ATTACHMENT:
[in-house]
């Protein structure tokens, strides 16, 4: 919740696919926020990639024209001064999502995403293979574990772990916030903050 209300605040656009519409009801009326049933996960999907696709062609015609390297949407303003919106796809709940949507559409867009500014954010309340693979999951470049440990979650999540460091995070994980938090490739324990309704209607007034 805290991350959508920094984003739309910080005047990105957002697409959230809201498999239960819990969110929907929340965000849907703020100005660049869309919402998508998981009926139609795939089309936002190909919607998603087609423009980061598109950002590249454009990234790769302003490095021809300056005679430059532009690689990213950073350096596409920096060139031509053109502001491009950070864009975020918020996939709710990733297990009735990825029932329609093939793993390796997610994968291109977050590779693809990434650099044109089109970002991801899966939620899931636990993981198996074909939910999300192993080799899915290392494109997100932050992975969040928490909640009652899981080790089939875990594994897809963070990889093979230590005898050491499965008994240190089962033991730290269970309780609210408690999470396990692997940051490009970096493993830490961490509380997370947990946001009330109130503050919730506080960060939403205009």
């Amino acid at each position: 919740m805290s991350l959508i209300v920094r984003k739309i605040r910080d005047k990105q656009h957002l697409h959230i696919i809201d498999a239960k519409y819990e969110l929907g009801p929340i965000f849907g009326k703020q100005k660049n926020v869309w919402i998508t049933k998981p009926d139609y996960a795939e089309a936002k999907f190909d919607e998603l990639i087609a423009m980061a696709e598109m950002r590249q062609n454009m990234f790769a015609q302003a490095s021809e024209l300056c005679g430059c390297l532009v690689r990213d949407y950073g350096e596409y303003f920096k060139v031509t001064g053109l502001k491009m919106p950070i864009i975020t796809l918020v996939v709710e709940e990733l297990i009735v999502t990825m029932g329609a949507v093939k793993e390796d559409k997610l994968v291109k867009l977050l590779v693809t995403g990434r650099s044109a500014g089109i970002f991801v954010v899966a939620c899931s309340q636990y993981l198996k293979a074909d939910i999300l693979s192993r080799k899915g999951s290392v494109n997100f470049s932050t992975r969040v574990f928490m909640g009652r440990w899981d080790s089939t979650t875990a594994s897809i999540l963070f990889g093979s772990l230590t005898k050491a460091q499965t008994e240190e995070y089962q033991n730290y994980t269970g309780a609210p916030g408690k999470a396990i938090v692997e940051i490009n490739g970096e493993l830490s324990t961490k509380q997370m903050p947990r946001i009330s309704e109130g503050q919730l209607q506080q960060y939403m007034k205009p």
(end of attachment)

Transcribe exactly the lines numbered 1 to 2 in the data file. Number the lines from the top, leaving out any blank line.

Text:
[in-house]
């Protein structure tokens, strides 16, 4: 919740696919926020990639024209001064999502995403293979574990772990916030903050 209300605040656009519409009801009326049933996960999907696709062609015609390297949407303003919106796809709940949507559409867009500014954010309340693979999951470049440990979650999540460091995070994980938090490739324990309704209607007034 805290991350959508920094984003739309910080005047990105957002697409959230809201498999239960819990969110929907929340965000849907703020100005660049869309919402998508998981009926139609795939089309936002190909919607998603087609423009980061598109950002590249454009990234790769302003490095021809300056005679430059532009690689990213950073350096596409920096060139031509053109502001491009950070864009975020918020996939709710990733297990009735990825029932329609093939793993390796997610994968291109977050590779693809990434650099044109089109970002991801899966939620899931636990993981198996074909939910999300192993080799899915290392494109997100932050992975969040928490909640009652899981080790089939875990594994897809963070990889093979230590005898050491499965008994240190089962033991730290269970309780609210408690999470396990692997940051490009970096493993830490961490509380997370947990946001009330109130503050919730506080960060939403205009």